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Cruz bests Trump in GOP contest in Iowa; Clinton skims by Sanders

Former Maryland Gov. Martin O'Malley, a Democrat, ends bid; former Arkansas Gov. Mike Huckabee drops out of GOP field

Ted Cruz, a fiery, conservative Texas senator loathed by his own party's leaders, swept to victory in Iowa's Republican caucuses Monday night, overcoming billionaire Donald Trump and Florida Sen. Marco Rubio as Hillary Clinton edged past Bernie Sanders in the closest results in Iowa Democratic caucus history.

Cruz's victory over Trump is credited in part to his massive get-out-the-vote operation in Iowa and the months he spent wooing the state's influential conservative and evangelical leaders. Cruz acknowledged his base on Monday night, saying his win " was a victory for courageous conservatives in Iowa and all around the country."

The victory in the first Republican nominating contest ensures that Cruz will be a force in the presidential race for weeks to come — if not longer. The first-term Texas senator now heads to next week's New Hampshire primary as an undisputed favorite of the furthest right voters, a position of strength for drawing in evangelical voters and others who prioritize an abrupt break with President Barack Obama's policies.

"Iowa has sent notice that the Republican nominee and next president of the United States will not be chosen by the media, will not be chosen by the Washington establishment," Cruz told supporters.

It was also a blow to Trump, who said he was "honored" by what what he called his second place finish in Iowa GOP caucuses, and vowed to keep up his fight for the Republican nomination.

"We will go on to easily beat Hillary or Bernie or whoever the hell they throw up," Trump told cheering supporters.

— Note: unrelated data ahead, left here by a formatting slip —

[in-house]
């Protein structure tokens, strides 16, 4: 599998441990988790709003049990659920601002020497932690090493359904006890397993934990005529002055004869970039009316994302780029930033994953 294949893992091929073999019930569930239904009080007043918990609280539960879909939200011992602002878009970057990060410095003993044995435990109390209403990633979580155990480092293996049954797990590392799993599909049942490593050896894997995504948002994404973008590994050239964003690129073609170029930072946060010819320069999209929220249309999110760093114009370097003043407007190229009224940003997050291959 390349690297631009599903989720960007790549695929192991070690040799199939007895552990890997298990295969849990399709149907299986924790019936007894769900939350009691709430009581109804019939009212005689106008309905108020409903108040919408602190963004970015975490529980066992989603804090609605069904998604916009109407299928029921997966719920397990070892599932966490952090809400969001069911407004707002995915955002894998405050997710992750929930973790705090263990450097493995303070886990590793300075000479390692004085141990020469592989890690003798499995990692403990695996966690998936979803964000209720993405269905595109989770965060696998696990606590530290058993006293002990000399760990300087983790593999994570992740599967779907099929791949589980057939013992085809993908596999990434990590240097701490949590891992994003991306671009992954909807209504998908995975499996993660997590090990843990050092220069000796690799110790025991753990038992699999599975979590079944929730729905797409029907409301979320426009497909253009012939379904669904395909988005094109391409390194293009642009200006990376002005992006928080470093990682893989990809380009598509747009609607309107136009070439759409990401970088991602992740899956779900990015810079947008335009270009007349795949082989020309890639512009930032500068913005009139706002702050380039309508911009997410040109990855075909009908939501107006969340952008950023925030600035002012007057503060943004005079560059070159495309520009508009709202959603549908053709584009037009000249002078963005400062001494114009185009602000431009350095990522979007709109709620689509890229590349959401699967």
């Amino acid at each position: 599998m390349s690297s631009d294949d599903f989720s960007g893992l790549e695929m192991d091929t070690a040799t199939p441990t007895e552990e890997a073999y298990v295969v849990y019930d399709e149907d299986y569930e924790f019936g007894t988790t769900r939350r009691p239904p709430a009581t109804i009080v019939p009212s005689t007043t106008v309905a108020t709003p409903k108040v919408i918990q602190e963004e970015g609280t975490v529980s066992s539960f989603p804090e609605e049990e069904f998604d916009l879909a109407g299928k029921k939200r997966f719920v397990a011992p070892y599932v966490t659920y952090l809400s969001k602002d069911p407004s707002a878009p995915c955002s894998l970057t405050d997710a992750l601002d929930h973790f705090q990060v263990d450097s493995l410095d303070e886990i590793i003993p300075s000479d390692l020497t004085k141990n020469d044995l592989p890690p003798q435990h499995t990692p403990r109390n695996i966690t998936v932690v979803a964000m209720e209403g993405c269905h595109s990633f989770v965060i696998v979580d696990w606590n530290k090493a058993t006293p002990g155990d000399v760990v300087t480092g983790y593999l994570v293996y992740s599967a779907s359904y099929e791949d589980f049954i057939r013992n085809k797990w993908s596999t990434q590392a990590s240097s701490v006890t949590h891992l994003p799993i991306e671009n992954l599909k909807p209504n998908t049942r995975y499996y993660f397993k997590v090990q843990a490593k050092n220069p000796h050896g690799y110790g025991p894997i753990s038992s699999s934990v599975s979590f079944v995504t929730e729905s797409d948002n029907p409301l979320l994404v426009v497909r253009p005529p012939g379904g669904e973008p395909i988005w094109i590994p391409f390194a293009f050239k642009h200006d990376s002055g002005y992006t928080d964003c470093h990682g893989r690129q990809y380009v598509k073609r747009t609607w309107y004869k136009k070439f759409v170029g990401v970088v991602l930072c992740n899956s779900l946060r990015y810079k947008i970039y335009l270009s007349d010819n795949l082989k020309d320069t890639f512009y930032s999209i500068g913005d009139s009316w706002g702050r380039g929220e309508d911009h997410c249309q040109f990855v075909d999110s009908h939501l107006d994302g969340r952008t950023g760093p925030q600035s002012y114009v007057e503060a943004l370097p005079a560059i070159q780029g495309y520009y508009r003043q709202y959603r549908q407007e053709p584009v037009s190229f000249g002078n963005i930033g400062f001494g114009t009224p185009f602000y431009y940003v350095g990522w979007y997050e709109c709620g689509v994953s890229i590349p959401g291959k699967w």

Rubio, a U.S. senator from Florida, took third place in the GOP race. Rubio, a favorite of more mainstream Republicans, was challenging Trump for second place and cast his stronger-than-expected finish as a victory.

"We have taken the first step, but an important step, to winning the nomination," Rubio said at a campaign rally in Des Moines. He congratulated Cruz, saying he'd "earned his victory."

Retired neurosurgeon Ben Carson is in a distant fourth place, with the rest of the candidates bunched beneath him.

"There is now blood in the water for Donald Trump," said Republican strategist Ron Bonjean. "Ted Cruz proved he could successfully beat back Trump attacks because he had a great ground game and identified well with evangelical voters."

In the Democratic race, the Iowa party chair released at statement saying "the results tonight are the closest in Iowa Democratic caucus history." Clinton was awarded 699.57 state delgate equivalents, and Sanders 695.49 with one precinct outstanding. 

Democratic caucus-goers were choosing between Clinton's pledge to use her wealth of experience in government to bring about steady progress on Democratic ideals and Sanders' call for radical change in what he described as a system rigged against ordinary Americans.

Clinton, the former secretary of state, U.S. senator and first lady, entered the Democratic race as the heavily favored front-runner. Clinton was seeking to overcome the ghosts of her loss to Obama in 2008. Her campaign spent nearly a year building a massive get-out-the-vote operation in Iowa.

Yet she faced an unexpectedly strong challenge from Sanders, the self-declared democratic socialist from Vermont. 

On Monday night, Clinton appeared before voters to declare she was "breathing a big sigh of relief." But she stopped short of claiming victory and declared herself ready to press forward in "a real contest of ideas."

Sanders had hoped to replicate Obama's pathway to the presidency by using a victory in Iowa to catapult his passion and ideals deep into the primaries.

“I think the people of Iowa have sent a very profound message to the political establishment, to the economic establishment, and by the way, to the media establishment,” Sanders said. “That is, given the enormous crises facing our country, it is just too late for establishment politics and establishment economics.”